Wednesday, August 21, 2013

Wakhan Corridor

After abandoning our attempt on the north face of Karl Marx Peak, we decided to do a reconnaissance trip to the Wakhan Corridor along the border between Tajikistan and Afghanistan.  The Wakhan Corridor is the valley in the narrow neck of northeast Afghanistan that connects that country with China.  It separates Tajikistan to the north from Pakistan to the south.

Wakhan Corridor is the valley connecting China with Afghanistan
Wakhan Corridor is the big valley separating the Pamir Mountain Range to the north from the Hindu Kush in the south
We drove south from Khorog to the Tajikistan side of Ishkashim.  Across the Panj River is the other side of town that is in Afghanistan.  We did not go into the Afghan side of the Wakhan Corridor as we did not have multiple entry visas that would enable us to come back into Tajikistan and our way home.

The north side of the corridor separating Afghanistan from Tajikistan was created by an agreement in 1873 between Britain and Russia separating the two empires.  The agreement put an end to the Great Game which was a rivalry between these two countries for control of Central Asia.  The south side of the Corridor was created by the Durrand Line agreement in 1893 that created the boundary between Afghanistan and what was British India at that time.

Historically the Corridor was used as a trade route along the silk road to bring goods from China through what became Afghanistan and destinations further west.  Adventurers such as Francis Younghusband, Lord Curzon, Aurel Stein, and John Wood traveled through the Corridor, following in the footsteps of Alexander the Great, Marco Polo, and Ghenghis Khan.  The Communist revolutions in Russia and China in the twentieth century sealed the borders and with the current war in Afghanistan and the Pakistan tribal areas, the Corridor has become a dead end.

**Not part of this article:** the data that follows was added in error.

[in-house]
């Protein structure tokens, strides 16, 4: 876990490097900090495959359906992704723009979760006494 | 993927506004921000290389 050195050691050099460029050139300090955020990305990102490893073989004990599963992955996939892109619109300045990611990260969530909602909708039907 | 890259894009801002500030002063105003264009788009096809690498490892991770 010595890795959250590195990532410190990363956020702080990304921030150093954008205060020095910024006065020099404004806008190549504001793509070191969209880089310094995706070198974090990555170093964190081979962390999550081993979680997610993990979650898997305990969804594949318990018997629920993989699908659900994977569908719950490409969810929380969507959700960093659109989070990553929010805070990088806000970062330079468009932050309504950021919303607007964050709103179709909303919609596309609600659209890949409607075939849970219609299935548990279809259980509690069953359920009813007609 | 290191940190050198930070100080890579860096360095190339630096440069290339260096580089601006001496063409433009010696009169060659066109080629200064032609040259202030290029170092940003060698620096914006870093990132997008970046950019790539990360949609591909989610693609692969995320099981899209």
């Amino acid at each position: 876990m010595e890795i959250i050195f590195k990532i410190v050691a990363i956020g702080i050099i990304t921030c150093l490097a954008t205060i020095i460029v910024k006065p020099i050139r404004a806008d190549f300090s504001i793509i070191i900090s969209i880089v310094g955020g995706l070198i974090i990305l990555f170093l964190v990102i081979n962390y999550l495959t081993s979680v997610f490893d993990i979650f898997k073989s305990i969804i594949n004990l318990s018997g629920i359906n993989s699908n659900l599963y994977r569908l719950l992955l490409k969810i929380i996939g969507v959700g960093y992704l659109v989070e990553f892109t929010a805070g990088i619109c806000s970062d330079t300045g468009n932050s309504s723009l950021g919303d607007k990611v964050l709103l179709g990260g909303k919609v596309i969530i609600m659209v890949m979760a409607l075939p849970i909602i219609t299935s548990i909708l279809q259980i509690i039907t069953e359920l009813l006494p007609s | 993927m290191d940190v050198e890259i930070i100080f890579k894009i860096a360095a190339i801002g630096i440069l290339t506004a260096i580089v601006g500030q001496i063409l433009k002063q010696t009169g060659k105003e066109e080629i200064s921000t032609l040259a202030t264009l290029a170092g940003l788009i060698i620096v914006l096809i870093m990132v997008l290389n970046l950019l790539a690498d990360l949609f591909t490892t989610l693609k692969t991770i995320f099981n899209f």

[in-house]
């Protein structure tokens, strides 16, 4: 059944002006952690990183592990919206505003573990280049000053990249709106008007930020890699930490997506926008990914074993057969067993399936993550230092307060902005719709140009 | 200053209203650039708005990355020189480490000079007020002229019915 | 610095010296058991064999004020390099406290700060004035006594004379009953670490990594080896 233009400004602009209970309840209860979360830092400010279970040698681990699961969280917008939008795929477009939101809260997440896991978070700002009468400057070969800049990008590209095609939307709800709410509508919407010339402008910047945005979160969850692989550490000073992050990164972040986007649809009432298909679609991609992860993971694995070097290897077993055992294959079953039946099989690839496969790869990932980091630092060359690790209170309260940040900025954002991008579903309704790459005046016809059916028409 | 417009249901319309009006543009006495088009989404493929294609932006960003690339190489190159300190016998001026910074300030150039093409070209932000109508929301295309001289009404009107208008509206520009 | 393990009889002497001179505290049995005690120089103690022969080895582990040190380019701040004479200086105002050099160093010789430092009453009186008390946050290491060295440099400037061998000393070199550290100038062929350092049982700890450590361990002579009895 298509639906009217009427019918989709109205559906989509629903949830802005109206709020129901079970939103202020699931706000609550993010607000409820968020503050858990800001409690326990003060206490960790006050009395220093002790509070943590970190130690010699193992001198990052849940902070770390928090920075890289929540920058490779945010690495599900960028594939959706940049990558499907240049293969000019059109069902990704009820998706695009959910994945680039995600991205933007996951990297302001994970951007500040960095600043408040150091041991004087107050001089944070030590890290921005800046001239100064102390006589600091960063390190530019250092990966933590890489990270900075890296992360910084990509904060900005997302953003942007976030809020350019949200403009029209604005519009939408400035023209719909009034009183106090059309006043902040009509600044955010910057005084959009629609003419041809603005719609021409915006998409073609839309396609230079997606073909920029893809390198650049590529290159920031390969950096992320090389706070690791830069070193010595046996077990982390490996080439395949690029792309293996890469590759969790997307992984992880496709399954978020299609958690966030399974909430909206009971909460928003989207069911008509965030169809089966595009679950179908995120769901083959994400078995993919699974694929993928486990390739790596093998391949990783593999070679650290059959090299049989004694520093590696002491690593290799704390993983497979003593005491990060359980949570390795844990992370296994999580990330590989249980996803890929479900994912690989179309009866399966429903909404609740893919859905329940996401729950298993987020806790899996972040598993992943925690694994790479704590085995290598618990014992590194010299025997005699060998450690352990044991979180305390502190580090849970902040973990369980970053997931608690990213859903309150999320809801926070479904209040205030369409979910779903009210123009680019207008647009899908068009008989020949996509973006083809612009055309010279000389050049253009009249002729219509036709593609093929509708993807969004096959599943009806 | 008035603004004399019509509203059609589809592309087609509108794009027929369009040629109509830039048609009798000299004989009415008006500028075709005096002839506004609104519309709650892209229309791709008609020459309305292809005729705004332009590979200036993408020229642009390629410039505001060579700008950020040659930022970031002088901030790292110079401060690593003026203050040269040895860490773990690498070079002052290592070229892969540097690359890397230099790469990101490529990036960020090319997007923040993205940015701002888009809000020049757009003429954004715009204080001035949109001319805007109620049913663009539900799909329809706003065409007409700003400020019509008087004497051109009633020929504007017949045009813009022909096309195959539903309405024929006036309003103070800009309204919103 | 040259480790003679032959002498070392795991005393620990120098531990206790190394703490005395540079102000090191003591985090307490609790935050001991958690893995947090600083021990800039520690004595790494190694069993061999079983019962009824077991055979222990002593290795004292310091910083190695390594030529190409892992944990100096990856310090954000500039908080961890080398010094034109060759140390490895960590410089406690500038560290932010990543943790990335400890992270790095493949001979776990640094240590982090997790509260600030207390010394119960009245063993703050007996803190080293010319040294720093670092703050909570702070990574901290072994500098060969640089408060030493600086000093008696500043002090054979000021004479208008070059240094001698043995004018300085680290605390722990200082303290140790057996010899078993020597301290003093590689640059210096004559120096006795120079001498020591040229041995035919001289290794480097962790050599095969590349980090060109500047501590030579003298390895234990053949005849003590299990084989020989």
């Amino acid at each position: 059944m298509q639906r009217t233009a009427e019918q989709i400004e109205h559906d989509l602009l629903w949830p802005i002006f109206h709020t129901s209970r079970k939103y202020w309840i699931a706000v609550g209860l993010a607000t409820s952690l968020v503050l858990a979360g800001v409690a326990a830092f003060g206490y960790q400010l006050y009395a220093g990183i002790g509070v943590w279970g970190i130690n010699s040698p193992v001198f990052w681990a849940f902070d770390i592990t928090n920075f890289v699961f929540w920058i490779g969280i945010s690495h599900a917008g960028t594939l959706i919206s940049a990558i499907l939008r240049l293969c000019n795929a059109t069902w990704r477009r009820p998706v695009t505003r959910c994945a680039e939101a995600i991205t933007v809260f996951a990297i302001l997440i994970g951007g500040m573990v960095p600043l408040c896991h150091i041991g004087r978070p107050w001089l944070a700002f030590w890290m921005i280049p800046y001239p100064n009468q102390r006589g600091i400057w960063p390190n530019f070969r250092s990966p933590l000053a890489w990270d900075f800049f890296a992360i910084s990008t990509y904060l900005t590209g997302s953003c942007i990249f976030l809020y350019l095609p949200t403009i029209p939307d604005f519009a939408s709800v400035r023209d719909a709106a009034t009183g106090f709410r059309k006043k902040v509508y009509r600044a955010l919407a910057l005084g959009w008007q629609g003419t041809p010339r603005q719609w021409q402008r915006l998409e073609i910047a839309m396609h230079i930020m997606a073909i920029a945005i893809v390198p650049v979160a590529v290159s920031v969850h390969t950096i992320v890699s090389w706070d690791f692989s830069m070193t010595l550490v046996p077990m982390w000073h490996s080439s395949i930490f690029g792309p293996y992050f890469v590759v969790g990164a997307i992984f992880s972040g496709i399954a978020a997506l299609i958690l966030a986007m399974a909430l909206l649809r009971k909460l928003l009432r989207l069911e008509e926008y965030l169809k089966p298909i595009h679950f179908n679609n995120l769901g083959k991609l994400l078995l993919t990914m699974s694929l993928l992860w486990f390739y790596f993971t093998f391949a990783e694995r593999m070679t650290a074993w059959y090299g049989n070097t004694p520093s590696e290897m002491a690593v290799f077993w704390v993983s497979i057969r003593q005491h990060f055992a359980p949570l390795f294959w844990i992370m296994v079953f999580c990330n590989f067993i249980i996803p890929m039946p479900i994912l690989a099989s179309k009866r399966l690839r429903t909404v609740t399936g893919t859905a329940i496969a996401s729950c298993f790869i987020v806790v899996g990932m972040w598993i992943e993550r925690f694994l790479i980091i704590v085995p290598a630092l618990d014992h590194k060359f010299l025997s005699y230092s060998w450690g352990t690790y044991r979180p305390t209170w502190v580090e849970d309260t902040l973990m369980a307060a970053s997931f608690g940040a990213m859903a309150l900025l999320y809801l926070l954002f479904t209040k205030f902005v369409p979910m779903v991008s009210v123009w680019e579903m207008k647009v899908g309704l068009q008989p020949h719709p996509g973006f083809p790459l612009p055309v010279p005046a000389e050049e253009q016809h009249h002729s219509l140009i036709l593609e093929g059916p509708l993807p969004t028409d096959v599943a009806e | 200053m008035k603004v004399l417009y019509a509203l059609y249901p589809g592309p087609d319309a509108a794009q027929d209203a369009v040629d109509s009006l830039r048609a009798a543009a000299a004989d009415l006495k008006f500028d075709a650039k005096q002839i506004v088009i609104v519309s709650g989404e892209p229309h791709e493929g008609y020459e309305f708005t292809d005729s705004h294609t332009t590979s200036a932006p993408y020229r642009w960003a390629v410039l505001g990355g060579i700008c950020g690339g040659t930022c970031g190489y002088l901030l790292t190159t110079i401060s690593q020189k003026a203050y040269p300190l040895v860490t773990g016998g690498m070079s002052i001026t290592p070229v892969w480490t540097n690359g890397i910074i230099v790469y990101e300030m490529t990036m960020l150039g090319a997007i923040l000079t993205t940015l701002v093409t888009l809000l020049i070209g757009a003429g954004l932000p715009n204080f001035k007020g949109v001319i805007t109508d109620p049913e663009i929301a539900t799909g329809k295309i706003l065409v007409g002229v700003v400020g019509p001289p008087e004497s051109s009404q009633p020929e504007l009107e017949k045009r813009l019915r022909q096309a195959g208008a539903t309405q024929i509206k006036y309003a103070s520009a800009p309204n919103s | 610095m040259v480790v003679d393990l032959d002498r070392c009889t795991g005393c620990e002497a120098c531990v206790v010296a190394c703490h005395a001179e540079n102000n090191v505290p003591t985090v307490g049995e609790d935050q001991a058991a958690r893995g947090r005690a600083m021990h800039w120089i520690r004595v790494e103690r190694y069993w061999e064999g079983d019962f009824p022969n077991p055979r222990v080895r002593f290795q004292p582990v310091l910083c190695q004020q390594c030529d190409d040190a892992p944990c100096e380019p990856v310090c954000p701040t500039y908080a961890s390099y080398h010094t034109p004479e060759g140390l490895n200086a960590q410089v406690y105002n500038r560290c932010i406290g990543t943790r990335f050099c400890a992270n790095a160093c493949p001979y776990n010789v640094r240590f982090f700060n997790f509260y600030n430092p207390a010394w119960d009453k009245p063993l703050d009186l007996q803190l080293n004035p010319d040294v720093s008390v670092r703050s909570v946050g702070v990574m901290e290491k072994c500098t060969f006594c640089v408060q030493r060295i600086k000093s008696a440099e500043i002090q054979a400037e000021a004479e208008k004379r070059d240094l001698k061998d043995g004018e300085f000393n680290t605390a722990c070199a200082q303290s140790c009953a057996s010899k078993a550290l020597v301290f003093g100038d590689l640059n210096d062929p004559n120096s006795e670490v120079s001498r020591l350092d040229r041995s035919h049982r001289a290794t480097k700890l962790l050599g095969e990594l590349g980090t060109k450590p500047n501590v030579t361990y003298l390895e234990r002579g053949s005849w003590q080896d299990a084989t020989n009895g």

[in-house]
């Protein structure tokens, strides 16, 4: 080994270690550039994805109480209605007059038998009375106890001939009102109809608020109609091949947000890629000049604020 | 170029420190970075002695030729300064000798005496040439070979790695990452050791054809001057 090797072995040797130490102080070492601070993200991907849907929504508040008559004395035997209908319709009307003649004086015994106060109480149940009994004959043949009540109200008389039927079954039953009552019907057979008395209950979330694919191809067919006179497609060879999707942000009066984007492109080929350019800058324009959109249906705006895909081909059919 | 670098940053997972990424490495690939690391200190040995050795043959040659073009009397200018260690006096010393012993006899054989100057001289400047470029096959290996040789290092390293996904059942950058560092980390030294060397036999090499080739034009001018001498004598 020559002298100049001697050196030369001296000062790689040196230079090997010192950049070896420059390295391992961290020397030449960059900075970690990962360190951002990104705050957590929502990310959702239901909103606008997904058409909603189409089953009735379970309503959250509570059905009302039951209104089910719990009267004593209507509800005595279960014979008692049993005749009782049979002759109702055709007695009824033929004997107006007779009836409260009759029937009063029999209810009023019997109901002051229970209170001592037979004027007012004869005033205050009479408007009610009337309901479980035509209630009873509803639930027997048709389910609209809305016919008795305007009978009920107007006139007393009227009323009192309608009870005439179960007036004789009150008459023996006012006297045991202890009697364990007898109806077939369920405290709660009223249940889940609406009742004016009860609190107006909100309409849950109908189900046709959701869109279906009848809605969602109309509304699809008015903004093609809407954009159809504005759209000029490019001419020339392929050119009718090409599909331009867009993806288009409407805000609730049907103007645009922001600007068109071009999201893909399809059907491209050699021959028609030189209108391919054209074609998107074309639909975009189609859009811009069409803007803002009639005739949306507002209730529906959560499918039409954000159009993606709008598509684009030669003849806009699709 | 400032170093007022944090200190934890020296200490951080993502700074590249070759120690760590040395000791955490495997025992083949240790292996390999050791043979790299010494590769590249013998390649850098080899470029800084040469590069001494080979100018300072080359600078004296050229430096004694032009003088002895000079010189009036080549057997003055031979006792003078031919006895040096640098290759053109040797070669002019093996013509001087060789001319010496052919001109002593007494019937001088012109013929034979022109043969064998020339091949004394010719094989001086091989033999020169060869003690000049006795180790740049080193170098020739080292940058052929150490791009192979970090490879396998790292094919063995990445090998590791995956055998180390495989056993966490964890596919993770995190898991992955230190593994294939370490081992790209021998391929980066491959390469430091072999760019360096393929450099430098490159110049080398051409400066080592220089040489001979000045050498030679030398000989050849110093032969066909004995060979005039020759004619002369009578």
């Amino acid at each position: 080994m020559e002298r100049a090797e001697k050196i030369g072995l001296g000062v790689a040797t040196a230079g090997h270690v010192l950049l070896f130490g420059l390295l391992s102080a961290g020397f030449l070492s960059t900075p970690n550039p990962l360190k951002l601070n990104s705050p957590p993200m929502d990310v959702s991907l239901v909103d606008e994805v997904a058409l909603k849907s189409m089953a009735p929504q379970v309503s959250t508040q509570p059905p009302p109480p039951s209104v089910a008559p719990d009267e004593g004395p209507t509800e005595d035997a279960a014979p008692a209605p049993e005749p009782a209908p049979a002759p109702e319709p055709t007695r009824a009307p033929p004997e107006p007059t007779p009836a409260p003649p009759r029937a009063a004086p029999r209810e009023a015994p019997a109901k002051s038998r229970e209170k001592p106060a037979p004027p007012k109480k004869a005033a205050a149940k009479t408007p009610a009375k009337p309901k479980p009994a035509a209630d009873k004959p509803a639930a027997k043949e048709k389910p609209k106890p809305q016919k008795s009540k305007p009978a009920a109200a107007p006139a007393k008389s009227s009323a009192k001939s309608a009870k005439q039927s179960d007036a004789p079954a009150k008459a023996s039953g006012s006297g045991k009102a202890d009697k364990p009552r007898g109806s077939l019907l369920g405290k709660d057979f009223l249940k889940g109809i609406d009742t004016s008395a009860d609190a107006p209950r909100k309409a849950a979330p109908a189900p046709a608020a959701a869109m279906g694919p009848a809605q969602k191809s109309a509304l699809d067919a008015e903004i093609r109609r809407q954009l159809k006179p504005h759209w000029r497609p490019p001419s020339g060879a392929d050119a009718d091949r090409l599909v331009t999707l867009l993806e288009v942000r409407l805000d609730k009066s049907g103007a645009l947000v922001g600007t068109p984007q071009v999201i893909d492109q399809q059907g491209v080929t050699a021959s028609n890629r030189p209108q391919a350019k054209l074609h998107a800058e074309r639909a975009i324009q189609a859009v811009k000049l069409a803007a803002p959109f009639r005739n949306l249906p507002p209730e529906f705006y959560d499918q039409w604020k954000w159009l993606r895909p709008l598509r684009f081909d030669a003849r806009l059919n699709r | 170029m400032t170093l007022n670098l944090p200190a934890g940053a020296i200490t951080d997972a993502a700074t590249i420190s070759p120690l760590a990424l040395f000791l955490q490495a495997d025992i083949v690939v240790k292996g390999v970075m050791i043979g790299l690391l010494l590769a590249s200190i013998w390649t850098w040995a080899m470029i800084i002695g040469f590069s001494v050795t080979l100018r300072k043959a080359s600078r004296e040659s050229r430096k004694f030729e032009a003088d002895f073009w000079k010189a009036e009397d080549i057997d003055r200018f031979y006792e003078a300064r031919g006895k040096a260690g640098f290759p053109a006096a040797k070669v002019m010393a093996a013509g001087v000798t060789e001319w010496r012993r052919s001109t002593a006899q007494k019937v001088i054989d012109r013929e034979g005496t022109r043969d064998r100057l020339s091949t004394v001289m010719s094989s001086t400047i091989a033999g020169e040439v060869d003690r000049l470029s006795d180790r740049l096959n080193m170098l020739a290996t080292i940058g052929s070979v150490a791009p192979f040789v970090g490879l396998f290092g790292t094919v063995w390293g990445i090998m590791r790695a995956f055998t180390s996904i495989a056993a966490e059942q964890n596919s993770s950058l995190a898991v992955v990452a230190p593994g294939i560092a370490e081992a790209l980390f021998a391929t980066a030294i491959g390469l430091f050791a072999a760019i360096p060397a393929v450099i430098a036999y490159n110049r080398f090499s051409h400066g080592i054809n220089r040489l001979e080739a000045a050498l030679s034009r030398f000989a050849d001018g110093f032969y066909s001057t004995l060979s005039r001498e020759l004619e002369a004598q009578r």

We stayed our first night at a clean and refreshing hot springs and walked around a 2000 year old fort that was part of the Kushan Kingdom that ruled the area from about the 1st until the 19th Century.

Looking east up the Wakhan Corridor and Panj River from 2,000 year old Kushan fort

Looking west down the Wakhan Corridor and Panj River from 2,000 year old Kushan fort
Confluence of Pamir River on left and the Wakhan River into the Panj River.  I think Koh-e-Safed (6513m) is the big mountain above the Wakhan River on the right.
As a climber I was very interested in the peaks we could see along the Afghanistan/Pakistan border south of the Wakhan Corridor.  These peaks are part of the Hindu Kush and could be easily approached from the Afghan side.  This area is isolated from the war in other parts of Afghanistan and at this time it is safe to travel there.  A number of international trekking companies were crossing into Afghanistan from Tajikistan and taking clients into the Wakhan to hike up the valley beyond the end of the road.  My understanding is climbers do not need to get permits from the Afghan Government to climb peaks there and like the trekkers, access to the Afghan side of the Hindu Kush would be easy and safe from Tajikistan.

Unknown peak in the Hindu Kush on the Afghan side of the Pakistan border south of the Wakhan

Unknown peak in the Hindu Kush on the Afghan side of the Pakistan border south of the Wakhan

Unknown peak in the Hindu Kush on the Afghan side of the Pakistan border south of the Wakhan

Unknown peak in the Hindu Kush on the Afghan side of the Pakistan border south of the Wakhan
From the Wakhan we drove back to Khorog and then to Dushanbe.  From there I flew home on August 10th.

3 comments:

  1. Hey,

    The first unknown peak is Koh-e Keshni Khan. If you want to find out the names and routes for the others check the guide book "peaks of silver and jade"

    cheers,
    marcol

    ReplyDelete
    Replies
    1. Marcol,

      How can I get a copy of "Peaks of Silver and Jade"

      Delete
    2. Steve,

      Sorry, for the late answer. Just google peaks of silver and jade, I think even amazon has it. Unfortunately the prices are quite high, that was what kept me off getting one. Or at least until I seriously plan to go back there.
      But definitely a good guide book with lots of useful and inspiring stuff in it!

      Hope that helps!

      Delete